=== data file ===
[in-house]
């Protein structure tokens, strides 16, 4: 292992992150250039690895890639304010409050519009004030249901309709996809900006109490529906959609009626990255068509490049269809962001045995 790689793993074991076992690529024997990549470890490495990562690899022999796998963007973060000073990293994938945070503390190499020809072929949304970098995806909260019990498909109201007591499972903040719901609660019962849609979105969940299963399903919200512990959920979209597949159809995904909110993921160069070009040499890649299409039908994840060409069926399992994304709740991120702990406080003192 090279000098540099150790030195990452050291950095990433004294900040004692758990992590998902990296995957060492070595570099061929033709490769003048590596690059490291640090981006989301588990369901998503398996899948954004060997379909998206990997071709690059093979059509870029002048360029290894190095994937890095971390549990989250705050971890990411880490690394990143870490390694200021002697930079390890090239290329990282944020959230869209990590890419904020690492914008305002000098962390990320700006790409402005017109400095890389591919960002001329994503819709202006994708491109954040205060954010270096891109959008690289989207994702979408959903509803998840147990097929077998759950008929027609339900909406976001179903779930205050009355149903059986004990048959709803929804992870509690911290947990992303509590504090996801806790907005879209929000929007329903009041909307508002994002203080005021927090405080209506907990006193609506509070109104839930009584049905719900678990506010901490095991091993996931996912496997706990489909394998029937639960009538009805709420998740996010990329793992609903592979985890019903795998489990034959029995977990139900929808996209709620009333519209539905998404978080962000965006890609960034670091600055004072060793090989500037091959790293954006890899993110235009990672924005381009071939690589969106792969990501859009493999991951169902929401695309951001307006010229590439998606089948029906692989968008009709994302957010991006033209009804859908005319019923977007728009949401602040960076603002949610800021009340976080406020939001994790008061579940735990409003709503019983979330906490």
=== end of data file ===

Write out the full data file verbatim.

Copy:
[in-house]
């Protein structure tokens, strides 16, 4: 292992992150250039690895890639304010409050519009004030249901309709996809900006109490529906959609009626990255068509490049269809962001045995 790689793993074991076992690529024997990549470890490495990562690899022999796998963007973060000073990293994938945070503390190499020809072929949304970098995806909260019990498909109201007591499972903040719901609660019962849609979105969940299963399903919200512990959920979209597949159809995904909110993921160069070009040499890649299409039908994840060409069926399992994304709740991120702990406080003192 090279000098540099150790030195990452050291950095990433004294900040004692758990992590998902990296995957060492070595570099061929033709490769003048590596690059490291640090981006989301588990369901998503398996899948954004060997379909998206990997071709690059093979059509870029002048360029290894190095994937890095971390549990989250705050971890990411880490690394990143870490390694200021002697930079390890090239290329990282944020959230869209990590890419904020690492914008305002000098962390990320700006790409402005017109400095890389591919960002001329994503819709202006994708491109954040205060954010270096891109959008690289989207994702979408959903509803998840147990097929077998759950008929027609339900909406976001179903779930205050009355149903059986004990048959709803929804992870509690911290947990992303509590504090996801806790907005879209929000929007329903009041909307508002994002203080005021927090405080209506907990006193609506509070109104839930009584049905719900678990506010901490095991091993996931996912496997706990489909394998029937639960009538009805709420998740996010990329793992609903592979985890019903795998489990034959029995977990139900929808996209709620009333519209539905998404978080962000965006890609960034670091600055004072060793090989500037091959790293954006890899993110235009990672924005381009071939690589969106792969990501859009493999991951169902929401695309951001307006010229590439998606089948029906692989968008009709994302957010991006033209009804859908005319019923977007728009949401602040960076603002949610800021009340976080406020939001994790008061579940735990409003709503019983979330906490």